“Eighty-three percent of our foreign currency comes from the garment sector,” Siddiqur Rahman, president of the Bangladesh Garment Manufacturers & Exporters Association, said in an interview in his grand air-conditioned office at the organization’s headquarters in Dhaka. “Fifty million people depend on it, and our economy is dependent on it.” He added that the government would like to double output in the next five years.

But the Bangladesh apparel industry has also been rife with sweatshops — among the grimmest ever, anywhere — and with them come industrial accidents. Between 2006 and 2012, more than 500 Bangladeshi garment workers died in factory fires. The usual cause: faulty electrical wiring.

Nobody outside of Bangladesh paid much attention to these tragedies until the Tazreen Fashions factory went up in flames in the Dhaka suburb of Ashulia in November 2012. At least 117 died, many burned beyond recognition, and more than 200 were injured. Nongovernmental organizations tried to enlist brands to sign a legally binding agreement to improve factory safety, but only two — PVH and Tchibo of Germany — joined. Five months later, Rana Plaza happened.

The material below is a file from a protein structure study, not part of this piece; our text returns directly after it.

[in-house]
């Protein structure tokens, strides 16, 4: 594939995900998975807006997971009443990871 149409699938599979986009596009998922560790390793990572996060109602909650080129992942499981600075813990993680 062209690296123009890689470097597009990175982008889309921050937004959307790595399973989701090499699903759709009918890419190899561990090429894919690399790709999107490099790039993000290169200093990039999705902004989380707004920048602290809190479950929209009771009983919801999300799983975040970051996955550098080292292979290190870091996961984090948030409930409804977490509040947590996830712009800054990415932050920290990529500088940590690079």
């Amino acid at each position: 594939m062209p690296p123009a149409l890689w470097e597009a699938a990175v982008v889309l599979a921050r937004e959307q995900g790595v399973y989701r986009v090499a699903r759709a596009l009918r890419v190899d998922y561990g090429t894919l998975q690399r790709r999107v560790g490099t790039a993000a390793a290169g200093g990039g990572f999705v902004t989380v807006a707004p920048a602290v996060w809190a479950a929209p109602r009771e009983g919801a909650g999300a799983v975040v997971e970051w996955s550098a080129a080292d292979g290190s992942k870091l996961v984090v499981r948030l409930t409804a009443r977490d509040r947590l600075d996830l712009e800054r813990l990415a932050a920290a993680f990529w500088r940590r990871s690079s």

After a month of “highly embarrassing media coverage,” as Scott Nova, executive director of the Washington-based Worker Rights Consortium described it, in something of an understatement, international fashion brands who source in Bangladesh announced the creation of two five-year compliancy agreements.

The legally binding Accord on Fire and Building Safety was signed by more than 200, including American Eagle, H&M and Inditex, the parent company of Zara.

The nonbinding Alliance for Bangladesh Worker Safety was led by Walmart and signed by 28, among them Gap, Target and Hudson’s Bay, owners of Saks Fifth Avenue and Lord & Taylor.

Independent inspectors and engineers identified and corrected safety infractions, such as locked or nonexistent fire exits and dangerous wiring. All told, 97,000 hazards were repaired in 1,600 factories. Rahman reported that 900 factories that did not meet compliance standards were shut down by the government.